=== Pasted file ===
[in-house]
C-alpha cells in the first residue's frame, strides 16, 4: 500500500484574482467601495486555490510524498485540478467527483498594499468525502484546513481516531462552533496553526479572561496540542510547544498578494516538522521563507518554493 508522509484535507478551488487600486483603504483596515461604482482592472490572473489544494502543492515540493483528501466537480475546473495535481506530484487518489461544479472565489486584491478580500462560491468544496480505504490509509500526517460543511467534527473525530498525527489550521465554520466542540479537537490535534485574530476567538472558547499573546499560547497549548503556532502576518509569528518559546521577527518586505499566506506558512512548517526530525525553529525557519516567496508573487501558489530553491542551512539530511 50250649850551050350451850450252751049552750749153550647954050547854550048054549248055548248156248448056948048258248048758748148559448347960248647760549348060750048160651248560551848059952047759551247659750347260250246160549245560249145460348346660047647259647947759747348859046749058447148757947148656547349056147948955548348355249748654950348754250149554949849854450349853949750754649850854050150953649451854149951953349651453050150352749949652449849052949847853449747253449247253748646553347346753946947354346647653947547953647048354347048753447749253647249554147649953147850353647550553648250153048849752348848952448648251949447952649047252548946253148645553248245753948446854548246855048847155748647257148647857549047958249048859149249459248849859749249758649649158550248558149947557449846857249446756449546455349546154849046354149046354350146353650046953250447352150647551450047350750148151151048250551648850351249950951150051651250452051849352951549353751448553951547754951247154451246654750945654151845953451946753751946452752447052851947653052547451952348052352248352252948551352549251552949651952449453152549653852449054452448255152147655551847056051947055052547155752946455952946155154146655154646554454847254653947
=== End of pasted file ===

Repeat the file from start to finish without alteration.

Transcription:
[in-house]
C-alpha cells in the first residue's frame, strides 16, 4: 500500500484574482467601495486555490510524498485540478467527483498594499468525502484546513481516531462552533496553526479572561496540542510547544498578494516538522521563507518554493 508522509484535507478551488487600486483603504483596515461604482482592472490572473489544494502543492515540493483528501466537480475546473495535481506530484487518489461544479472565489486584491478580500462560491468544496480505504490509509500526517460543511467534527473525530498525527489550521465554520466542540479537537490535534485574530476567538472558547499573546499560547497549548503556532502576518509569528518559546521577527518586505499566506506558512512548517526530525525553529525557519516567496508573487501558489530553491542551512539530511 50250649850551050350451850450252751049552750749153550647954050547854550048054549248055548248156248448056948048258248048758748148559448347960248647760549348060750048160651248560551848059952047759551247659750347260250246160549245560249145460348346660047647259647947759747348859046749058447148757947148656547349056147948955548348355249748654950348754250149554949849854450349853949750754649850854050150953649451854149951953349651453050150352749949652449849052949847853449747253449247253748646553347346753946947354346647653947547953647048354347048753447749253647249554147649953147850353647550553648250153048849752348848952448648251949447952649047252548946253148645553248245753948446854548246855048847155748647257148647857549047958249048859149249459248849859749249758649649158550248558149947557449846857249446756449546455349546154849046354149046354350146353650046953250447352150647551450047350750148151151048250551648850351249950951150051651250452051849352951549353751448553951547754951247154451246654750945654151845953451946753751946452752447052851947653052547451952348052352248352252948551352549251552949651952449453152549653852449054452448255152147655551847056051947055052547155752946455952946155154146655154646554454847254653947